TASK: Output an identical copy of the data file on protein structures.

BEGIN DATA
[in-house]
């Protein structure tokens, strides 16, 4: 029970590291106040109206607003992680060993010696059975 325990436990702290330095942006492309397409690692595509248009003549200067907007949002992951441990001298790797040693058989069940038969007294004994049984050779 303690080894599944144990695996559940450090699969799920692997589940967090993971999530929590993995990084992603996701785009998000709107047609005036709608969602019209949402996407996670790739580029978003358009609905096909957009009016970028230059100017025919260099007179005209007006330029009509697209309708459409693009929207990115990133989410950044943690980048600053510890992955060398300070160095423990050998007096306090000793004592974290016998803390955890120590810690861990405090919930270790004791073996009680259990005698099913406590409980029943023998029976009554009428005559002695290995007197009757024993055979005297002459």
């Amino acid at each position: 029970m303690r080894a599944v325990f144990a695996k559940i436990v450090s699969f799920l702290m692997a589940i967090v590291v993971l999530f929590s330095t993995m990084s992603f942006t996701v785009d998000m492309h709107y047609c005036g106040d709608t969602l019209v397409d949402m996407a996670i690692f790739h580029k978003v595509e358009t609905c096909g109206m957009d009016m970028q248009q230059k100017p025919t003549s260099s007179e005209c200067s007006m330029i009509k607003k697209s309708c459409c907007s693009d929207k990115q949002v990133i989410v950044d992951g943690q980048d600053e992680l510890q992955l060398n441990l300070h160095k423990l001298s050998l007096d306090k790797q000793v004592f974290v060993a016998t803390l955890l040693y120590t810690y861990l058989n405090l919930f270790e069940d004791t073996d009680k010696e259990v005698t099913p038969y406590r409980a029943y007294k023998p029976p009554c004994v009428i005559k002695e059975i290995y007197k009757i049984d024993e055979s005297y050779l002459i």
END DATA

[in-house]
């Protein structure tokens, strides 16, 4: 029970590291106040109206607003992680060993010696059975 325990436990702290330095942006492309397409690692595509248009003549200067907007949002992951441990001298790797040693058989069940038969007294004994049984050779 303690080894599944144990695996559940450090699969799920692997589940967090993971999530929590993995990084992603996701785009998000709107047609005036709608969602019209949402996407996670790739580029978003358009609905096909957009009016970028230059100017025919260099007179005209007006330029009509697209309708459409693009929207990115990133989410950044943690980048600053510890992955060398300070160095423990050998007096306090000793004592974290016998803390955890120590810690861990405090919930270790004791073996009680259990005698099913406590409980029943023998029976009554009428005559002695290995007197009757024993055979005297002459």
């Amino acid at each position: 029970m303690r080894a599944v325990f144990a695996k559940i436990v450090s699969f799920l702290m692997a589940i967090v590291v993971l999530f929590s330095t993995m990084s992603f942006t996701v785009d998000m492309h709107y047609c005036g106040d709608t969602l019209v397409d949402m996407a996670i690692f790739h580029k978003v595509e358009t609905c096909g109206m957009d009016m970028q248009q230059k100017p025919t003549s260099s007179e005209c200067s007006m330029i009509k607003k697209s309708c459409c907007s693009d929207k990115q949002v990133i989410v950044d992951g943690q980048d600053e992680l510890q992955l060398n441990l300070h160095k423990l001298s050998l007096d306090k790797q000793v004592f974290v060993a016998t803390l955890l040693y120590t810690y861990l058989n405090l919930f270790e069940d004791t073996d009680k010696e259990v005698t099913p038969y406590r409980a029943y007294k023998p029976p009554c004994v009428i005559k002695e059975i290995y007197k009757i049984d024993e055979s005297y050779l002459i």